Weird Al’s 7 Best Parodies

By Jessica Wheeler, Music Columnist

With a career that has outlived many of the artists he’s parodied, Weird Al Yankovic has done it all. But despite his large fan base and many casual fans, he didn’t score a No. 1 album until the release of Mandatory Fun in 2014—proving that he’s only getting started. In honor of his concert at St. Pete’s Mahaffey Theater earlier this month, here’s a look at some of Al’s greatest hits.


  1. “Smells Like Nirvana” (parody of “Smells Like Teen Spirit” by Nirvana)

His 1992 parody captured the grunge phenomenon by commenting on the inscrutability of the song’s lyrics—a topic Kurt Cobain himself deemed funny. The parody video even utilized some of the same actors as the original Nirvana video.



  1. “White and Nerdy” (parody of “Ridin’” by Chamillionaire)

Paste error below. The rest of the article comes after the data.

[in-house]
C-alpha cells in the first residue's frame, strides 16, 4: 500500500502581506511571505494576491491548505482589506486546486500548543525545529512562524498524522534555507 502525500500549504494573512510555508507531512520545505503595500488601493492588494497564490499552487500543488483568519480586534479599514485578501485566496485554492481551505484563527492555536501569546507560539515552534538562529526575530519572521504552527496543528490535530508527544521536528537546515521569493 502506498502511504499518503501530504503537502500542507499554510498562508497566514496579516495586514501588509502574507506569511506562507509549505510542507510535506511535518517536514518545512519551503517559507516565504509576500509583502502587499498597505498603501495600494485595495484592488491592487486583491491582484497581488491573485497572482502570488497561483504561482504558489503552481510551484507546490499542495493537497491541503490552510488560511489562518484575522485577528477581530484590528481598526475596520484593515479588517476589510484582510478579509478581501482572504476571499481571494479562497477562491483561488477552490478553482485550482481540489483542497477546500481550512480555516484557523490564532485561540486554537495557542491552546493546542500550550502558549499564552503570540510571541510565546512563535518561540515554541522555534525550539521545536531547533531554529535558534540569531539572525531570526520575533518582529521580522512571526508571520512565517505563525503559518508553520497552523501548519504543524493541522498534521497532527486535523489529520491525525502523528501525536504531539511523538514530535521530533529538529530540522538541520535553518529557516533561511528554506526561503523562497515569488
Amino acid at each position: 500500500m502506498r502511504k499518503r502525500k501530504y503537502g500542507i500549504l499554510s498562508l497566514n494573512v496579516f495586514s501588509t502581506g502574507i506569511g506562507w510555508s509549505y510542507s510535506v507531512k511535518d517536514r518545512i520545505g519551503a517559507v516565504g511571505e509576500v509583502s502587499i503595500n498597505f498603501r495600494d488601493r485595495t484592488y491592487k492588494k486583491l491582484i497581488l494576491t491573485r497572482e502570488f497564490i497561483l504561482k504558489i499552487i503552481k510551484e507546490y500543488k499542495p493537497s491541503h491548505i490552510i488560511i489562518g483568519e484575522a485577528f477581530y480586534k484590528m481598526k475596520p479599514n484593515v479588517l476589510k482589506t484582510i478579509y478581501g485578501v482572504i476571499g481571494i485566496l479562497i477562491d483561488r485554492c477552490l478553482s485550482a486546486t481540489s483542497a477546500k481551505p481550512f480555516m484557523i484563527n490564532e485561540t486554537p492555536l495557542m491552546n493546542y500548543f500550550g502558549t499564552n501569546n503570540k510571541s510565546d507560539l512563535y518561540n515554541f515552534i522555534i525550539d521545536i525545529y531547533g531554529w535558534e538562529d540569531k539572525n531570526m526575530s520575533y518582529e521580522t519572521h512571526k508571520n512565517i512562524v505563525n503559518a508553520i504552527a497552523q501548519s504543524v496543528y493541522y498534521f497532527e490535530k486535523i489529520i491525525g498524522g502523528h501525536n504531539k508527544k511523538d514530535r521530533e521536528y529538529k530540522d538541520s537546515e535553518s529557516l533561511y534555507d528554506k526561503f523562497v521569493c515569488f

This song marked one of Al’s greatest Youtube successes, and successfully incorporated a cameo appearance by Donny Osmond.



  1. “Eat It” (parody of “Beat It” by Michael Jackson)

Perhaps Al’s first ubiquitous parody, this song established him as the top musical comedy act of the 1980s—and set a new standard for parody videos.



  1. “Tacky” (parody of “Happy” by Pharrell Williams)

The “Tacky” video kicked off a week of daily new videos from Al to promote his 2014 album Mandatory Fun. The video, featuring cameos from Jack Black, Kristen Schaal, and Aisha Tyler, among others, quickly reached one million views on Youtube.



  1. “Amish Paradise” (parody of “Gangsta’s Paradise” by Coolio)

One of Al’s first forays into hip hop parody, “Amish Paradise” quickly became a classic, helped along by a music video full of sight gags.



  1. “Like a Surgeon” (parody of “Like a Virgin” by Madonna)

It was Madonna herself who wondered in an interview when Weird Al was going to record “Like a Surgeon.” Al took the idea and ran with it, creating another early classic in his repertoire.



  1. “Word Crimes” (parody of “Blurred Lines” by Robin Thicke, featuring T.I. and Pharrell Williams)

Only Al could take the controversial “Blurred Lines” and turn it into a grammar lesson—and one shared on Facebook by every Language Arts teacher in the country, no less.



Jessica Wheeler is the music columnist for Alive Tampa Bay.

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